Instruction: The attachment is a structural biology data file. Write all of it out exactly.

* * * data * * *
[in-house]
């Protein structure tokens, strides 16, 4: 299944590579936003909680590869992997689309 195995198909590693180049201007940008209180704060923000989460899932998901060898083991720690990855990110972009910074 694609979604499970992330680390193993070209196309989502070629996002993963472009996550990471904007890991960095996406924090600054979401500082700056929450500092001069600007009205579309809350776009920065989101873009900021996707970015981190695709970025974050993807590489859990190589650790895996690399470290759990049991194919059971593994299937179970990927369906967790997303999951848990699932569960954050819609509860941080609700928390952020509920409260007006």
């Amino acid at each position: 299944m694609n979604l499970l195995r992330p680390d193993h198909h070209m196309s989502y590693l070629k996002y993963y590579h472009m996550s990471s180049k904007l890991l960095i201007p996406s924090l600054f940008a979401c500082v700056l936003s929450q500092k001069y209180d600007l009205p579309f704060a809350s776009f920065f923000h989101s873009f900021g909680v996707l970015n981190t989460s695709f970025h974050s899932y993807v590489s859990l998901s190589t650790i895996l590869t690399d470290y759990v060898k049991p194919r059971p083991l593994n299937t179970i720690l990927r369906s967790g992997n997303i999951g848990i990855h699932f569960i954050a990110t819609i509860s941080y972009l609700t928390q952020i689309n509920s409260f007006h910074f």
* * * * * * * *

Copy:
[in-house]
């Protein structure tokens, strides 16, 4: 299944590579936003909680590869992997689309 195995198909590693180049201007940008209180704060923000989460899932998901060898083991720690990855990110972009910074 694609979604499970992330680390193993070209196309989502070629996002993963472009996550990471904007890991960095996406924090600054979401500082700056929450500092001069600007009205579309809350776009920065989101873009900021996707970015981190695709970025974050993807590489859990190589650790895996690399470290759990049991194919059971593994299937179970990927369906967790997303999951848990699932569960954050819609509860941080609700928390952020509920409260007006």
């Amino acid at each position: 299944m694609n979604l499970l195995r992330p680390d193993h198909h070209m196309s989502y590693l070629k996002y993963y590579h472009m996550s990471s180049k904007l890991l960095i201007p996406s924090l600054f940008a979401c500082v700056l936003s929450q500092k001069y209180d600007l009205p579309f704060a809350s776009f920065f923000h989101s873009f900021g909680v996707l970015n981190t989460s695709f970025h974050s899932y993807v590489s859990l998901s190589t650790i895996l590869t690399d470290y759990v060898k049991p194919r059971p083991l593994n299937t179970i720690l990927r369906s967790g992997n997303i999951g848990i990855h699932f569960i954050a990110t819609i509860s941080y972009l609700t928390q952020i689309n509920s409260f007006h910074f």